This summer, the perpetually rebuilding Edmonton Oilers hired analytics writer and team critic Tyler Dellow. Almost halfway through the 2014-15 season now, the Oilers have once again been a disaster, in contention for the first overall pick yet again, firing their head coach yet again, and yet again trading players for draft picks. It doesn’t seem as though massive improvement is imminent. Those who oppose analytics are all too willing to point to this as an example of why the hiring was a mistake, or of why relying on the practice doesn’t work. But of course increasing one’s use of analytics can’t in one season overcome a poorly constructed roster, or any number of other problems. We can’t truly know whether or not Dellow has helped the Oilers because we don’t know what work he has done since joining the team on an official basis, or how much of it Dallas Eakins, Craig MacTavish, and most recently Todd Nelson have embraced. But we can look for clues; we can get a pretty good idea of whether at least some of what Dellow has championed in the past has been applied.
The most obvious change with the Oilers this season has been their improved possession numbers. Last season’s edition stumbled to a 43.6% Score-Adjusted Fenwick (28th), while this year has brought significant improvements. They are by no means dominant, but this season’s Oilers are at 47.7% (22nd). It’s not good, but it’s a pretty solid year-to-year improvement for a roster that remained largely the same. But an improvement in possession numbers alone isn’t enough to assure us that Dellow has had a significant impact. We need to look for something more Dellow-specific. Luckily, he gave us a specific example last spring of an aspect of the Oilers’ strategy that he felt was having a negative impact on their numbers. The posts are no longer available, but I can still summarize the gist of it from what I remember, and from some of the work that I’ve reproduced.
Dellow found that there are a certain number of seconds following faceoffs before the impact of those faceoffs is washed out. While there is still work to be done in determining the repeatability of these micro-statistics or their association with winning, they can still safely be used for descriptive purposes. Dellow last spring noticed that the Oilers had adjusted their forecheck following offensive zone faceoff losses. Around Christmas (or maybe the Olympic break, I can’t remember), the Oilers went from consistently seconding two men in deep following offensive zone faceoff losses, to only seconding one, still a common practice but a far more conservative one. He cited Bruce Boudreau’s Anaheim Ducks — consistently at the top of the league in terms of shot differentials following offensive zone faceoff losses — as an example of an aggressive team in those situations that is worthy of emulating. While the Ducks don’t always play this 2-1-2, here’s a good example of them doing so.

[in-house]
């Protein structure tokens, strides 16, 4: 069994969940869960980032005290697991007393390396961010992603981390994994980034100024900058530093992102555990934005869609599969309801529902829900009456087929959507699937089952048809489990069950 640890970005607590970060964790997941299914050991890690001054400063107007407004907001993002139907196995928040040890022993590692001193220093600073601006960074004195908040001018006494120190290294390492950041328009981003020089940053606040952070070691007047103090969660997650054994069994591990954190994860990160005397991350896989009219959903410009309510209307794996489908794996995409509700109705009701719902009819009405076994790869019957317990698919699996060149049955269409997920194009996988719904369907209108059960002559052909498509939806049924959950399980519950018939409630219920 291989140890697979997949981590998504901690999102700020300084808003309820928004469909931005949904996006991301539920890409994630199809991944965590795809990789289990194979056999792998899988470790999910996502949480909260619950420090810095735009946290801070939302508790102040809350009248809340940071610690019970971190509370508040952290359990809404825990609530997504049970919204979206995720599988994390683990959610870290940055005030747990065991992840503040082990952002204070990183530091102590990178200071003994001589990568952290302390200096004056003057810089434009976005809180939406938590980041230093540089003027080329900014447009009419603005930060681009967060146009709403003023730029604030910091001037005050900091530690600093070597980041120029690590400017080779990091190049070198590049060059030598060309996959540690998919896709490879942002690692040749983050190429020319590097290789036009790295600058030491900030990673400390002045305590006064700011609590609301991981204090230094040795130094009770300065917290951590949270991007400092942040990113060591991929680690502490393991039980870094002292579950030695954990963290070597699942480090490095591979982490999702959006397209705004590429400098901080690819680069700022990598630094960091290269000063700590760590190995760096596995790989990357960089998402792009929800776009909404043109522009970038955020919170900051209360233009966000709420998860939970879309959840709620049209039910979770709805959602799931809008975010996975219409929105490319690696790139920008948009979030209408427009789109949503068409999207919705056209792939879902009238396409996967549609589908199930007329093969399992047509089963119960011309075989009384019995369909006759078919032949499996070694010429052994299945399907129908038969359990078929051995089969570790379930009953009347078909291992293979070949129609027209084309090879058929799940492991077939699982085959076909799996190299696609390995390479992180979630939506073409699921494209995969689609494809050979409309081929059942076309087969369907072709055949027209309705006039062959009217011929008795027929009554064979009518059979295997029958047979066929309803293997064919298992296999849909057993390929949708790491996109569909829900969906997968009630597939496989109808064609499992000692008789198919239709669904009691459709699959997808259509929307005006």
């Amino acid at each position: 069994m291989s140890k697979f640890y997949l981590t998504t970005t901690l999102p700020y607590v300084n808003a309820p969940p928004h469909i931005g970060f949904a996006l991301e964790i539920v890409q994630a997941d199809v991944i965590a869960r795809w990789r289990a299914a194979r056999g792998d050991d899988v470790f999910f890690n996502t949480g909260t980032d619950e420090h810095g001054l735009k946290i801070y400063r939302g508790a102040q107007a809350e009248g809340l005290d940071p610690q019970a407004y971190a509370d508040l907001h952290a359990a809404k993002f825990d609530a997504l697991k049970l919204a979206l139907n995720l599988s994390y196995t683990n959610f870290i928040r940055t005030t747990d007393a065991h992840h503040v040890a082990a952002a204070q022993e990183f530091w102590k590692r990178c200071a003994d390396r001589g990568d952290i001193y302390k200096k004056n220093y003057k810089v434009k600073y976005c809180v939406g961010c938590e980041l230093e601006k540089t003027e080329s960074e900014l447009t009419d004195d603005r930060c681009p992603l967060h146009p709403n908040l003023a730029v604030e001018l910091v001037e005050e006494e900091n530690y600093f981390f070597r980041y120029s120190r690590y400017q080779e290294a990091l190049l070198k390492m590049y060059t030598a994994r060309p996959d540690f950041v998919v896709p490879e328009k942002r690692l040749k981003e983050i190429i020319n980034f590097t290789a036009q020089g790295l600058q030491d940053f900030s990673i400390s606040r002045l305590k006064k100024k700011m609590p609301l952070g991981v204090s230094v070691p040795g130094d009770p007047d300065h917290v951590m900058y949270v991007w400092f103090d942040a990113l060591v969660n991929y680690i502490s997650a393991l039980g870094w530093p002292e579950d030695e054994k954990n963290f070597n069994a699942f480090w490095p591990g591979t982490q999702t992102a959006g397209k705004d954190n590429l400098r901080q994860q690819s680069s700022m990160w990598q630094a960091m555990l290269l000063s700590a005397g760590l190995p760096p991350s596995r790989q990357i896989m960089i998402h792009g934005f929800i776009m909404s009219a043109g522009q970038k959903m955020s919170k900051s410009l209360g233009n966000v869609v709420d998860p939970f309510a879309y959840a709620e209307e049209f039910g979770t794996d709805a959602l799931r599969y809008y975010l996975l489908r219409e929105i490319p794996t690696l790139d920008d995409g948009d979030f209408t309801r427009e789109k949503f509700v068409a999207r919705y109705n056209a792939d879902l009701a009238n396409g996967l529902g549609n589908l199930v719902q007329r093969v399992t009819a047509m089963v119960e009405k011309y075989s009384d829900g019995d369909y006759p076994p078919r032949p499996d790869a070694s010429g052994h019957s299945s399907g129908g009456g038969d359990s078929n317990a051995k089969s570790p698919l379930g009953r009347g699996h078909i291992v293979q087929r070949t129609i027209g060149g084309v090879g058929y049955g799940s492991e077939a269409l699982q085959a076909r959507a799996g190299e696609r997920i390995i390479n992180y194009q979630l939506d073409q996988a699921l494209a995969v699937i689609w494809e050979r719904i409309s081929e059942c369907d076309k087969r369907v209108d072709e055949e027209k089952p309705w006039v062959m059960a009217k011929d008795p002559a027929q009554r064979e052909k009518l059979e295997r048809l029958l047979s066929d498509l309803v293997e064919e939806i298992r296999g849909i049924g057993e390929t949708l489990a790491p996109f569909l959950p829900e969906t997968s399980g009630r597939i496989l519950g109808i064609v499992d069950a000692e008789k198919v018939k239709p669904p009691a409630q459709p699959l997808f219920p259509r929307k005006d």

I took a look back at some games last season to double-check what Dellow hypothesized. Here’s some video from early in the 2013-14 season.
And here are a couple of instances of how that changed later in the year.
While I don’t have the same statistical breakdown that Dellow had in terms of seeing how that strategy impacted their numbers, here’s the breakdown of team Corsi in the 37 seconds following offensive zone faceoff losses last season, which I also used in previous articles here and here.
So it’s clear that overall the Oilers struggled in such situations; whatever changes Eakins made certainly didn’t help. The question then becomes whether Eakins, learning from Dellow’s analysis face-to-face, switched back to his prior tactics in those situations. If he did, then it’s fair to say that the decision-makers on the Oilers have in fact utilized Dellow, and that he wasn’t simply hired as propaganda. The following video features games from both the Eakins and Nelson eras; it’s a small sample, it’s fairly representative of the team’s tactics, according to the hundred or so draws I watched.
(clock to enlarge)
The Oilers don’t send two men following every offensive zone loss — it seems to be something of an option play based on where the puck ends up and the chances at retrieving it — but it’s safe to say that Dellow has encouraged the coaching staff to be more aggressive in these situations, and the staff has listened. How has this impacted results?It’s interesting to note that much of the team’s improvement has come in neutral zone situations. This may have to do with zone entries (both carrying the puck in more and preventing controlled entries), but I don’t have those numbers to be sure. Anyway, it is clear that the numbers following offensive zone faceoff losses have improved. We don’t know how much of that improvement is a result of this change in strategy, but considering what Dellow found last year, it might be a large portion of it. So congrats to the Oilers on being progressive, and to Dellow on being heard. Finding a way to tighten up defensively and finding better goaltending (internally or externally) are the next steps forward.